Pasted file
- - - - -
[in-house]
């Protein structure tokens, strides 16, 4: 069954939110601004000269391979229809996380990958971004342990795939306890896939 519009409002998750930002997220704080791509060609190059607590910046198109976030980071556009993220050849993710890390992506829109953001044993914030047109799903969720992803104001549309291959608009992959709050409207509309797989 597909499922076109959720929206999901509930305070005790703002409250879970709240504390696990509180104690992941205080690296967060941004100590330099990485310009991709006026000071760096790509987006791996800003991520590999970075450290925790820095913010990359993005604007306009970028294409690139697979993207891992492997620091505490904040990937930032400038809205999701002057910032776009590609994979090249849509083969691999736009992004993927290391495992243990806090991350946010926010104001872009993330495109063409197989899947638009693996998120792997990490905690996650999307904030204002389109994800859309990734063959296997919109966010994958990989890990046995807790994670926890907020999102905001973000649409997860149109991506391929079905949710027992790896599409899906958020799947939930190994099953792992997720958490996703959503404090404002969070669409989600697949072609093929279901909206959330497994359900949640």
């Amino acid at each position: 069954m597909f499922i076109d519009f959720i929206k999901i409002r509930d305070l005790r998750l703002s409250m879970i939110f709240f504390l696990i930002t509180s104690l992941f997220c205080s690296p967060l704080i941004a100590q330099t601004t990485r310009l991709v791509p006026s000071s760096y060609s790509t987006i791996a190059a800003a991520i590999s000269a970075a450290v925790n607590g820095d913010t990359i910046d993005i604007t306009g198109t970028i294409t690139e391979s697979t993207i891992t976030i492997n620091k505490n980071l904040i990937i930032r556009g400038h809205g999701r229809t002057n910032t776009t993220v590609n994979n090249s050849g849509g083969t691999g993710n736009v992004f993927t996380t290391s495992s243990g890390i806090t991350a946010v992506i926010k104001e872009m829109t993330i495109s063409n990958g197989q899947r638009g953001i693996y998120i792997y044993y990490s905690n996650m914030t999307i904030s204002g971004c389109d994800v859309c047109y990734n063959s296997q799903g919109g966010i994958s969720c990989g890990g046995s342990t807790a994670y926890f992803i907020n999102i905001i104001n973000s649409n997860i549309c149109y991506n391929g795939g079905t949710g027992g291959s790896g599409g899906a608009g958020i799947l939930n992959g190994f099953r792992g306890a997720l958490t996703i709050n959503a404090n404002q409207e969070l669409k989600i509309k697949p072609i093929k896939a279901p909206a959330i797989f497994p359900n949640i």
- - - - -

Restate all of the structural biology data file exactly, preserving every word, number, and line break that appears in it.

[in-house]
């Protein structure tokens, strides 16, 4: 069954939110601004000269391979229809996380990958971004342990795939306890896939 519009409002998750930002997220704080791509060609190059607590910046198109976030980071556009993220050849993710890390992506829109953001044993914030047109799903969720992803104001549309291959608009992959709050409207509309797989 597909499922076109959720929206999901509930305070005790703002409250879970709240504390696990509180104690992941205080690296967060941004100590330099990485310009991709006026000071760096790509987006791996800003991520590999970075450290925790820095913010990359993005604007306009970028294409690139697979993207891992492997620091505490904040990937930032400038809205999701002057910032776009590609994979090249849509083969691999736009992004993927290391495992243990806090991350946010926010104001872009993330495109063409197989899947638009693996998120792997990490905690996650999307904030204002389109994800859309990734063959296997919109966010994958990989890990046995807790994670926890907020999102905001973000649409997860149109991506391929079905949710027992790896599409899906958020799947939930190994099953792992997720958490996703959503404090404002969070669409989600697949072609093929279901909206959330497994359900949640």
């Amino acid at each position: 069954m597909f499922i076109d519009f959720i929206k999901i409002r509930d305070l005790r998750l703002s409250m879970i939110f709240f504390l696990i930002t509180s104690l992941f997220c205080s690296p967060l704080i941004a100590q330099t601004t990485r310009l991709v791509p006026s000071s760096y060609s790509t987006i791996a190059a800003a991520i590999s000269a970075a450290v925790n607590g820095d913010t990359i910046d993005i604007t306009g198109t970028i294409t690139e391979s697979t993207i891992t976030i492997n620091k505490n980071l904040i990937i930032r556009g400038h809205g999701r229809t002057n910032t776009t993220v590609n994979n090249s050849g849509g083969t691999g993710n736009v992004f993927t996380t290391s495992s243990g890390i806090t991350a946010v992506i926010k104001e872009m829109t993330i495109s063409n990958g197989q899947r638009g953001i693996y998120i792997y044993y990490s905690n996650m914030t999307i904030s204002g971004c389109d994800v859309c047109y990734n063959s296997q799903g919109g966010i994958s969720c990989g890990g046995s342990t807790a994670y926890f992803i907020n999102i905001i104001n973000s649409n997860i549309c149109y991506n391929g795939g079905t949710g027992g291959s790896g599409g899906a608009g958020i799947l939930n992959g190994f099953r792992g306890a997720l958490t996703i709050n959503a404090n404002q409207e969070l669409k989600i509309k697949p072609i093929k896939a279901p909206a959330i797989f497994p359900n949640i």